Notification of Data Breach

Comprehensive Perinatal Program

“I felt safe during the birth because I trust the medical team knowing how familiar they are with my medical history.”


When Johanna first started receiving care at La Clínica, she realized how many things she didn’t know about pregnancy and her baby. “They explained the entire pregnancy process to me, how to recognize alarming signs, which signs are normal, and tips for dealing with stronger pregnancy symptoms,” says Johanna, “they taught me a lot.”

In addition to receiving prenatal care, Johanna receives behavioral health care and dental services. Dr. Siopack has practiced obstetrics and gynecology at La Clínica for over 24 years. “We have good resources to address the needs of patients that go beyond just the clinical aspect of their pregnancy,” he explains, “we provide them comprehensive wrap-around services and are with them through their entire journey.” These services include behavioral health care, dental care, nutrition and health education, and social worker support, among others.

Dr. D’Harlingue, Associate Medical Director of Pediatrics at the Fruitvale Transit Village, explains that the biggest challenges are related to Social Determinants of Health (SDOH). She explains that patients suffer a lot of trauma: “The social-emotional challenges, poverty, and violence in Oakland are a huge factor for the health of our patients.”

Many patients have language, communication, and trust issues with the medical establishment. Cultural and language barriers present unique challenges, as has been the case with the recent influx of immigrants from the Mam community — an indigenous people from the western highlands of Guatemala who speak the Mam language.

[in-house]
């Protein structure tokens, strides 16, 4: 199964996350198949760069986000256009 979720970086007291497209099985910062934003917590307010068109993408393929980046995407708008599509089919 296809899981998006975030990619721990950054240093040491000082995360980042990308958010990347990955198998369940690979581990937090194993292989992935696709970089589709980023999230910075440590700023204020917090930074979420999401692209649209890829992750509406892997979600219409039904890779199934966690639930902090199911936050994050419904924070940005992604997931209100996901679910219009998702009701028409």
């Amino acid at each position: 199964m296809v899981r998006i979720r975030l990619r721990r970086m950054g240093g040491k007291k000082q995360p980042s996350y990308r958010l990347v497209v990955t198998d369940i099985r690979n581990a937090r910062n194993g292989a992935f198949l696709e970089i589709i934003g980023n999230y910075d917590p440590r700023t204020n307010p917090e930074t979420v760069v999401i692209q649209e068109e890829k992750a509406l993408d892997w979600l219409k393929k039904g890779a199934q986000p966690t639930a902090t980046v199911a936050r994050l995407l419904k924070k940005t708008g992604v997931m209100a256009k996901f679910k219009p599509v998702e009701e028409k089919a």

Sitting in the waiting room, Johanna talks about her positive experiences and relationships with the clinicians. “I have felt that mental health services have been of great benefit to me. I have participated in both group and individual therapy sessions,” she says, “and I felt safe during the birth because I trust [La Clínica] knowing how familiar they are with my medical history.”

“Many years ago, patients didn’t qualify for health insurance, and they had no perinatal care,” explains Dr. Siopack, “but that changed when Medi-Cal started to insure undocumented people for their pregnancy care about 20 years ago.” Still, more resources are needed to hire more staff and to continue providing services, support, and resources to the community. For example, according to the Centers for Disease Control, there are about 3,400 sleep-related deaths among US babies each year. Black and Native American/Alaska Native infants die at rates more than double that of white babies. These deaths are highly preventable through safe sleep resources such as safety-approved cribs.

Dr. Siopack reflects on the intergenerational impact of his 24 years at La Clínica. “There have been in a handful of situations where I’ve delivered patients who have become young women and have come back to La Clínica to give birth,” he explains, “we have a very good reputation in the community, and the patients see us as part of their family.”

As she gets ready for her appointment, Johanna says that she hopes to continue being a patient at La Clínica. “There are many people who need these services and what La Clínica offers. It ensures economic and social stability. Without them, I don’t think I could survive.”

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